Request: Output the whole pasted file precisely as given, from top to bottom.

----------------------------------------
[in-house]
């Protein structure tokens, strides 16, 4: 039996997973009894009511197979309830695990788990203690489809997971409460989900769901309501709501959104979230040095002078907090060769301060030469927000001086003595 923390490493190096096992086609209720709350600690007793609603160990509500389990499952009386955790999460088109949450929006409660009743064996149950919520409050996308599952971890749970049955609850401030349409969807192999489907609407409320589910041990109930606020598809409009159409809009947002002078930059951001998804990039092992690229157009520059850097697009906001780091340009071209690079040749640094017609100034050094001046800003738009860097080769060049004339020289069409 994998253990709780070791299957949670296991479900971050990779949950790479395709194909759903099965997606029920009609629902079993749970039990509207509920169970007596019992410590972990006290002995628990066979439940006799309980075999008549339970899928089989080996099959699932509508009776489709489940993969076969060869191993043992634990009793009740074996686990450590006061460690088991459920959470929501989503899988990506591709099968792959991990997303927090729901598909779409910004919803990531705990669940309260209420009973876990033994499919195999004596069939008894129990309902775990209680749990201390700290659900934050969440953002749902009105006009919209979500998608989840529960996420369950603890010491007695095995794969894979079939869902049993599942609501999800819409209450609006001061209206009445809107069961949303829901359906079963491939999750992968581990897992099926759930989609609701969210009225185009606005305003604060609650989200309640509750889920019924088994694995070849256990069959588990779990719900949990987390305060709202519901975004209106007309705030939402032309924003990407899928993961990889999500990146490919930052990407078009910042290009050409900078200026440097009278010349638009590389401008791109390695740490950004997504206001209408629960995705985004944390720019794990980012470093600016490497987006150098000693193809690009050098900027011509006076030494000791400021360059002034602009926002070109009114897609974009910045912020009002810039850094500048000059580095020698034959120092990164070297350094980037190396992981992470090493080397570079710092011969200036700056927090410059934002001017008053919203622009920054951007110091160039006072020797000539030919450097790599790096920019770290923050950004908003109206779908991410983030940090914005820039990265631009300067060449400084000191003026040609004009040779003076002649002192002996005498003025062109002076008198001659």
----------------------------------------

[in-house]
């Protein structure tokens, strides 16, 4: 039996997973009894009511197979309830695990788990203690489809997971409460989900769901309501709501959104979230040095002078907090060769301060030469927000001086003595 923390490493190096096992086609209720709350600690007793609603160990509500389990499952009386955790999460088109949450929006409660009743064996149950919520409050996308599952971890749970049955609850401030349409969807192999489907609407409320589910041990109930606020598809409009159409809009947002002078930059951001998804990039092992690229157009520059850097697009906001780091340009071209690079040749640094017609100034050094001046800003738009860097080769060049004339020289069409 994998253990709780070791299957949670296991479900971050990779949950790479395709194909759903099965997606029920009609629902079993749970039990509207509920169970007596019992410590972990006290002995628990066979439940006799309980075999008549339970899928089989080996099959699932509508009776489709489940993969076969060869191993043992634990009793009740074996686990450590006061460690088991459920959470929501989503899988990506591709099968792959991990997303927090729901598909779409910004919803990531705990669940309260209420009973876990033994499919195999004596069939008894129990309902775990209680749990201390700290659900934050969440953002749902009105006009919209979500998608989840529960996420369950603890010491007695095995794969894979079939869902049993599942609501999800819409209450609006001061209206009445809107069961949303829901359906079963491939999750992968581990897992099926759930989609609701969210009225185009606005305003604060609650989200309640509750889920019924088994694995070849256990069959588990779990719900949990987390305060709202519901975004209106007309705030939402032309924003990407899928993961990889999500990146490919930052990407078009910042290009050409900078200026440097009278010349638009590389401008791109390695740490950004997504206001209408629960995705985004944390720019794990980012470093600016490497987006150098000693193809690009050098900027011509006076030494000791400021360059002034602009926002070109009114897609974009910045912020009002810039850094500048000059580095020698034959120092990164070297350094980037190396992981992470090493080397570079710092011969200036700056927090410059934002001017008053919203622009920054951007110091160039006072020797000539030919450097790599790096920019770290923050950004908003109206779908991410983030940090914005820039990265631009300067060449400084000191003026040609004009040779003076002649002192002996005498003025062109002076008198001659």